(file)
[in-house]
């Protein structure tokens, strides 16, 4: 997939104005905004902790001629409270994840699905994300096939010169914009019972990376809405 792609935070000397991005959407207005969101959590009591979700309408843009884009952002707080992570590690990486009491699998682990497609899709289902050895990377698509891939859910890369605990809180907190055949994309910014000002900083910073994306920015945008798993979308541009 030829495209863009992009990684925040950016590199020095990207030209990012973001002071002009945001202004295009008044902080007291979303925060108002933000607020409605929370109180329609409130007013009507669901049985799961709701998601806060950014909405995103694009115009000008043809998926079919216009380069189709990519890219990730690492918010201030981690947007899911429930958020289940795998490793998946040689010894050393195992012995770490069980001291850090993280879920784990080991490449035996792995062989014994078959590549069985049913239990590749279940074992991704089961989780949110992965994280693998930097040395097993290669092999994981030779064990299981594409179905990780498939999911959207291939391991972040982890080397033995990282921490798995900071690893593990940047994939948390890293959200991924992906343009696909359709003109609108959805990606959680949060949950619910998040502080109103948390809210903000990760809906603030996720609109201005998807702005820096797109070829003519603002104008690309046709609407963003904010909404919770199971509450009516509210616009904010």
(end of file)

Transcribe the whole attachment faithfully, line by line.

[in-house]
């Protein structure tokens, strides 16, 4: 997939104005905004902790001629409270994840699905994300096939010169914009019972990376809405 792609935070000397991005959407207005969101959590009591979700309408843009884009952002707080992570590690990486009491699998682990497609899709289902050895990377698509891939859910890369605990809180907190055949994309910014000002900083910073994306920015945008798993979308541009 030829495209863009992009990684925040950016590199020095990207030209990012973001002071002009945001202004295009008044902080007291979303925060108002933000607020409605929370109180329609409130007013009507669901049985799961709701998601806060950014909405995103694009115009000008043809998926079919216009380069189709990519890219990730690492918010201030981690947007899911429930958020289940795998490793998946040689010894050393195992012995770490069980001291850090993280879920784990080991490449035996792995062989014994078959590549069985049913239990590749279940074992991704089961989780949110992965994280693998930097040395097993290669092999994981030779064990299981594409179905990780498939999911959207291939391991972040982890080397033995990282921490798995900071690893593990940047994939948390890293959200991924992906343009696909359709003109609108959805990606959680949060949950619910998040502080109103948390809210903000990760809906603030996720609109201005998807702005820096797109070829003519603002104008690309046709609407963003904010909404919770199971509450009516509210616009904010």